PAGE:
Effective studying means more than just covering the portion of the curriculum that the test is covering. It requires students to be reflective, strategic and active–no matter the subject or content.
- reflect on your learning profile
- identify the type of test for which you are studying
- plan how you will study
- study in active ways
- ignore the difference between understanding and memory
- assume that studying for factual and analytical tests looks the same
- underestimate the importance of study groups
- just “go over” the material
Even if you have never had a formal learning assessment, you know more about your learning than you may realize. So whenever you study, consider your strengths and weaknesses–or what has worked for you in the past and what has not.
For example, visual formats, such as diagrams, might work very well for you. Or you may benefit from dialogue about the content with classmates. Also think about where and when you should study, such as a quiet library carrel or bustling coffee shop- during the early morning hours or late at night. The psychological term for this type of thinking is meta-cognition and includes self-awareness about the learning process. Good studiers are meta-cognitive.
When studying for an upcoming test or exam, it is essential to know the scope of content for which you will be responsible. But just as critical is figuring out whether the test will be factual or analytical.
Factual tests are like quiz shows, meaning you need to pull information, such as facts or definitions, from your memory. This is similar to downloading from a hard drive. Analytical tests are like a performance because you will have to do things, such as solve problems or share your thinking. Factual tests often show up in biology and history classes. And analytical tests are commonplace in math and English, such as explicating a short passage or poem.
Rather than jumping right in, you must plan how you will study. The first step is to clarify the scope of material for which you are responsible–usually given by the teacher or professor.
The next step is to pin down whether it will be a factual or analytical test (or a combination). If it will be an analytical test, figure out where you will get practice problems, such as from homework assignments, classmates, or online. If it will be a factual test, decide on the kinds of strategies you will use to grapple with the information so you can really embed it in memory.
And with either test type, plan how you will determine if you know what you need to know. For example, ask yourself how many practice problems in a row you should solve correctly to feel prepared.
When memorizing, grapple with the material so you understand it and remember it. Lots of mnemonics are available to help memorize things, such as acronyms. For example, you can use H-O-M-E-S for the Great Lakes: Huron, Ontario, Michigan and Superior.
But if you invent your own tricks, the information will definitely stick in your mind. One of the best ways to actively study is to shift the format of the information. For instance, if you have some material in a textbook paragraph, shift the format to a compare/contrast table or diagram. Shifting the format pushes you to understand the material and loads it into your memory.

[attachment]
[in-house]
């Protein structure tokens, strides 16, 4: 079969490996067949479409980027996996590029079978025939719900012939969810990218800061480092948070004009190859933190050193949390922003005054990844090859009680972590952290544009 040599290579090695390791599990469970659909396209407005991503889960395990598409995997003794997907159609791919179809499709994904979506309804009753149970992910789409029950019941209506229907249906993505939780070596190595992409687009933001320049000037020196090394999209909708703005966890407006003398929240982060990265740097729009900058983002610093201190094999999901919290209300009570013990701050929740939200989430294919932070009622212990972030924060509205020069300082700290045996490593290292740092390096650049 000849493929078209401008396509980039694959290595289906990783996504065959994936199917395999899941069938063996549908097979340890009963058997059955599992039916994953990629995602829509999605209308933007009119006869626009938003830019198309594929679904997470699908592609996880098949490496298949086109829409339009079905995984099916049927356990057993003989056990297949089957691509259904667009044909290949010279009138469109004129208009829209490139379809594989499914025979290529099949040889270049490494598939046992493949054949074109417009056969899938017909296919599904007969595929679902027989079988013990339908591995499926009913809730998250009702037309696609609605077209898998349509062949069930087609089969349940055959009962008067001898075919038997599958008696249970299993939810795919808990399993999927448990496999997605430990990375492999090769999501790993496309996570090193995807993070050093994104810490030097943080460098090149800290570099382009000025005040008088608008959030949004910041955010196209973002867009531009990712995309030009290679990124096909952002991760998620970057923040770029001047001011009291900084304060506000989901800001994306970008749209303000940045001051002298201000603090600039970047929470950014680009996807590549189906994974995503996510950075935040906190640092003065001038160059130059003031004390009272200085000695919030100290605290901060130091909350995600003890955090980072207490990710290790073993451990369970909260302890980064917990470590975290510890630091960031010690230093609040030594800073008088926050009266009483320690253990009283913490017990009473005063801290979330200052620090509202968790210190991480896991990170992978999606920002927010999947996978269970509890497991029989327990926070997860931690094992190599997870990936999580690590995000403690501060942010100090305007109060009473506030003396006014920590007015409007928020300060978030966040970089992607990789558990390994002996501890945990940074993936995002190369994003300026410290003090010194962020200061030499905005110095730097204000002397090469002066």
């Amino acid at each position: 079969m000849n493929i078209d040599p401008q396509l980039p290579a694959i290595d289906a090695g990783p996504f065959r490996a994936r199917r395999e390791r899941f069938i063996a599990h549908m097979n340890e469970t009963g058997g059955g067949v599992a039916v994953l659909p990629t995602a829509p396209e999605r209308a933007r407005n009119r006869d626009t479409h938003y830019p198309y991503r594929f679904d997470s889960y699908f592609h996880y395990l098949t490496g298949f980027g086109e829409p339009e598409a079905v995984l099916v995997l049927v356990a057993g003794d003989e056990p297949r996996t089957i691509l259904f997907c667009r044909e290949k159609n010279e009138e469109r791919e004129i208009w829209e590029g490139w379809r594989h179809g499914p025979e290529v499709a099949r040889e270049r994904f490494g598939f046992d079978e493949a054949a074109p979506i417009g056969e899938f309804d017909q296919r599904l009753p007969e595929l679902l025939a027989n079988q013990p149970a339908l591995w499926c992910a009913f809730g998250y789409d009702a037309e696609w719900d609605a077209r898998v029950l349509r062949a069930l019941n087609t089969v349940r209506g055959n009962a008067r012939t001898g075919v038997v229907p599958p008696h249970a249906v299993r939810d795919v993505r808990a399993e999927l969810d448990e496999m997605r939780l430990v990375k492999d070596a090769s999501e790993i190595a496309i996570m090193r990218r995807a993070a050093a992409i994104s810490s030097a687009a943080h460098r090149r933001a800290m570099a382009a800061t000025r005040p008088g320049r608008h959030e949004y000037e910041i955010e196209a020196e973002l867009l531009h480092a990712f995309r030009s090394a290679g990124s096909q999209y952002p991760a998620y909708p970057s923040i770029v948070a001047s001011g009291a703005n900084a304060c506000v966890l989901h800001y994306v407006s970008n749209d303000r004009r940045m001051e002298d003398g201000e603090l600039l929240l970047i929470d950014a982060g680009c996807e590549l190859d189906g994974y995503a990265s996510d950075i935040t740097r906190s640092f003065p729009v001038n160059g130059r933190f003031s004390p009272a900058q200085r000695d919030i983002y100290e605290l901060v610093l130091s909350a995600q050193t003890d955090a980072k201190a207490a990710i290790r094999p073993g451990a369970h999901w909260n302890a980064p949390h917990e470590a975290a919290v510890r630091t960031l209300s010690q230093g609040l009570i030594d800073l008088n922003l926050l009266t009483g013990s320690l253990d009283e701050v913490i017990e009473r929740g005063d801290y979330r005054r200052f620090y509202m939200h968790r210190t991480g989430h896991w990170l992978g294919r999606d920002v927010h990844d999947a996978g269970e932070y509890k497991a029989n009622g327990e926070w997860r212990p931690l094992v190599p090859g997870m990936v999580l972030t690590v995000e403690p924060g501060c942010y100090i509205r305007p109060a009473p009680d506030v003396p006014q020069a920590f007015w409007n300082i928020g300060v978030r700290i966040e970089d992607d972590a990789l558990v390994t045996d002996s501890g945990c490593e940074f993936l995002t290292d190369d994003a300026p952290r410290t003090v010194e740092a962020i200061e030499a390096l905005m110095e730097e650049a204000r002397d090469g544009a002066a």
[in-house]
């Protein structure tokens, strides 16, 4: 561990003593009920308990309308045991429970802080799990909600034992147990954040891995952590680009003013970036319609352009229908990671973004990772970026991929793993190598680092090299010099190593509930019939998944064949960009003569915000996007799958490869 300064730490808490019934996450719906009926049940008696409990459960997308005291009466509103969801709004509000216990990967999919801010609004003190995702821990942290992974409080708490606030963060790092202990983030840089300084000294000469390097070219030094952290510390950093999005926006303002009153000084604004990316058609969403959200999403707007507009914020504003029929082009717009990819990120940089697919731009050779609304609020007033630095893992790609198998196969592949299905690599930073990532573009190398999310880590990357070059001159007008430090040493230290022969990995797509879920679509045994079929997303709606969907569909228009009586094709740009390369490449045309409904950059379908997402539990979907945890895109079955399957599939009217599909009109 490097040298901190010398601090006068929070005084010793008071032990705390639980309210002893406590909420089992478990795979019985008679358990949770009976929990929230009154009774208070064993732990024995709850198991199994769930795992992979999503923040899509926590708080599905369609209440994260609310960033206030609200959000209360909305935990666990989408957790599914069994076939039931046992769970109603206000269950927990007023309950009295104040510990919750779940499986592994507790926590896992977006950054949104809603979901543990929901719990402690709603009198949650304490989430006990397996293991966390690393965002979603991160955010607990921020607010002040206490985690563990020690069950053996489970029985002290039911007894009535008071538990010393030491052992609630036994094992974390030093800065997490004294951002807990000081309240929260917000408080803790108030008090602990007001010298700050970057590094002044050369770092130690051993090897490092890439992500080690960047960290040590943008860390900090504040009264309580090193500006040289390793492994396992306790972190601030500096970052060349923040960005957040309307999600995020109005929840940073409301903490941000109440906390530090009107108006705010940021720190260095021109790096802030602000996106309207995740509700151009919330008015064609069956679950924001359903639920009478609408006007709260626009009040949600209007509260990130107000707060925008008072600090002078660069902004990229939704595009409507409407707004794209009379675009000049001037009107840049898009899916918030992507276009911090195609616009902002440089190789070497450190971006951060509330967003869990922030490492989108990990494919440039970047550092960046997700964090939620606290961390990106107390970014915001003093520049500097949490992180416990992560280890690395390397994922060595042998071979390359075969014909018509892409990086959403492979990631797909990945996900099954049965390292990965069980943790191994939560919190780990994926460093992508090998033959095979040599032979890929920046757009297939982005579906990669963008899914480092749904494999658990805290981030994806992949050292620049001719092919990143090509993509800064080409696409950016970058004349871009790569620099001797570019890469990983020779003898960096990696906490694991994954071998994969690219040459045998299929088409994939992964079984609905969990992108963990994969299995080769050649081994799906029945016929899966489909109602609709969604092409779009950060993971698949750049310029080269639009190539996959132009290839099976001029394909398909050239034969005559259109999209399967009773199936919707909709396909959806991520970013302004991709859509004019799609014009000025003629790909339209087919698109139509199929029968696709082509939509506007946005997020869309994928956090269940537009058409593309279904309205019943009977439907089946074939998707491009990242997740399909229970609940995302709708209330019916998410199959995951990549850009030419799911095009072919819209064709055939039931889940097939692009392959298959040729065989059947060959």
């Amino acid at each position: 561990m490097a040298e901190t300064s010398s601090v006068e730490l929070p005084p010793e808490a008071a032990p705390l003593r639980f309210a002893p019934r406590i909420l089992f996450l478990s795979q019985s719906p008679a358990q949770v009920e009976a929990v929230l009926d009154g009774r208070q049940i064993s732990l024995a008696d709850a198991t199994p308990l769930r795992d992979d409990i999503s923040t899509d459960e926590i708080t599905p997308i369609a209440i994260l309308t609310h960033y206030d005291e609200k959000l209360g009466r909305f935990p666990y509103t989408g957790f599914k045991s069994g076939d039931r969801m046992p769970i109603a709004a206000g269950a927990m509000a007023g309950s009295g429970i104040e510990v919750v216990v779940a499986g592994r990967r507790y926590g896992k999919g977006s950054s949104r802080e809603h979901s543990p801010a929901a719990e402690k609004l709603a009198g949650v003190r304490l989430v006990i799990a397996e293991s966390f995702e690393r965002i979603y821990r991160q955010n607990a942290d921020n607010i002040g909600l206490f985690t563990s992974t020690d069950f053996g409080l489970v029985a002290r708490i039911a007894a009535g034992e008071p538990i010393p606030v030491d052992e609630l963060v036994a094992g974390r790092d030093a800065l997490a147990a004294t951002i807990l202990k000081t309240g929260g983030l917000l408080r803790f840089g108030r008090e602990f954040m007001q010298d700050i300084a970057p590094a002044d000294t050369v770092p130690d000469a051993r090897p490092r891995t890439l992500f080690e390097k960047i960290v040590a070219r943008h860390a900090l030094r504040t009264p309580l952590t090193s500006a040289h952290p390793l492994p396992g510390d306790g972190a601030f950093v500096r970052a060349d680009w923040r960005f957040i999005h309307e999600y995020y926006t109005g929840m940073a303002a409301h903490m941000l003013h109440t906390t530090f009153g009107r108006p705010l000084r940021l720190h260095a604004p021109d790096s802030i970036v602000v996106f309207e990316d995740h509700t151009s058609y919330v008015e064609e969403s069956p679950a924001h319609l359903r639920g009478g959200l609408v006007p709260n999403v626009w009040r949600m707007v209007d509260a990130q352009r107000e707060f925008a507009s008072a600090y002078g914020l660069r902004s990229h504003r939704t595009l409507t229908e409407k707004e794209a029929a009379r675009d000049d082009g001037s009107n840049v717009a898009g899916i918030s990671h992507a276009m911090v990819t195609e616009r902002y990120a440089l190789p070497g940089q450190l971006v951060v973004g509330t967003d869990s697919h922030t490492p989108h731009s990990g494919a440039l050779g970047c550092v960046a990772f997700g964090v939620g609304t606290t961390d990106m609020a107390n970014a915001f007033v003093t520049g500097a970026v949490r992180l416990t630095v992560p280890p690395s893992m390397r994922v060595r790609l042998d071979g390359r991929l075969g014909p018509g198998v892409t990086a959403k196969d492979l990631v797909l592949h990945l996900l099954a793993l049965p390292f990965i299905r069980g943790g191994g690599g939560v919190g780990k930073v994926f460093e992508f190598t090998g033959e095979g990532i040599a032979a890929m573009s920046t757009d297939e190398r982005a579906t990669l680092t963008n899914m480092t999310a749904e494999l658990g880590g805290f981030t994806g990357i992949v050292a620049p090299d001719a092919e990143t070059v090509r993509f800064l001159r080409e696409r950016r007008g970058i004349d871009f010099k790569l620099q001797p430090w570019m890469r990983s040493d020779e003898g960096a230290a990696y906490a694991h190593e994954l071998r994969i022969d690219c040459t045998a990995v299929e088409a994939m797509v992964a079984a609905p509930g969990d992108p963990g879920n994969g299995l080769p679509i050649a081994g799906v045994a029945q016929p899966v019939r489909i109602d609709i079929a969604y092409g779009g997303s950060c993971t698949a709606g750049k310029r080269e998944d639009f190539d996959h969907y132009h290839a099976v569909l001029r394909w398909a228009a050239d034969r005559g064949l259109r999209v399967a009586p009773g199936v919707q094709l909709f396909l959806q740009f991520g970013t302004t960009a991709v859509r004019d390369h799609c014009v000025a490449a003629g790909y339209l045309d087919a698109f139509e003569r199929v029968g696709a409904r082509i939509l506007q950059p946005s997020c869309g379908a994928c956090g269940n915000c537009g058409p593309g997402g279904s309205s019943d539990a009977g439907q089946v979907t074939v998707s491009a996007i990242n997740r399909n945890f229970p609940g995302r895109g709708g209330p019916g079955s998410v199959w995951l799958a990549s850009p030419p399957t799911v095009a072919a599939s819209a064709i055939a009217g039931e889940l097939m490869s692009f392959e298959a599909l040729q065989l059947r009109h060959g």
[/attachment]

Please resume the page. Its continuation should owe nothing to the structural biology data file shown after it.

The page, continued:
Part of being reflective as a learner is realizing that understanding and memory are separate, but related. For better or for worse, a great deal of content for school just needs to be memorized. It is similar to uploading information to a mental hard drive and downloading it on a test. But other content must be understood–processed, comprehended, and analyzed.
To be sure, memorizing something is a lot easier if you understand it. But if the test or exam will assess your understanding of content, studying must involve more than just memorization.
To prepare for a factual test, you need to memorize, memorize, memorize. And the best way to do this is to be an active studier. To prepare for an analytical test, you must practice, practice, practice. For example, simply reviewing class notes for an algebra test won’t be nearly as effective as solving a lot of practice problems–or even taking a practice test. Analytical tests are performances, and you will need plenty of rehearsal to perform well when the curtain rises.
There’s no doubt that you will need to fly solo for most of your studying, whether you are memorizing or practicing. But sometimes collaboration can help, especially in that latter stages of studying when you need to gauge your level of preparation.
Keep your study group small (2 to 5 people) so everyone has plenty of airtime and can better stay on task. Select study partners with focus and productivity in mind. You may need to establish ground rules about such things as taking breaks and staying on-topic. Collaboration can help with active studying, like mentally transforming material to understand it better. And study partners can develop practice problems for each other.
Passive studying is a surefire way to get mediocre results. Examples include just making a stack of flashcards or re-reading material without taking notes or shifting the format. Passive studying is boring, while active studying makes the entire process more interesting, engaging, and even fun.
Studying effectively means more than just covering the portion of the curriculum that the test is covering. Successful students are reflective about themselves as learners, strategic in planning and organizing how they will study, and active as they practice what they need to do on tests and push themselves to grapple with the material. It is always important to keep your studying interesting and make it as fun as possible.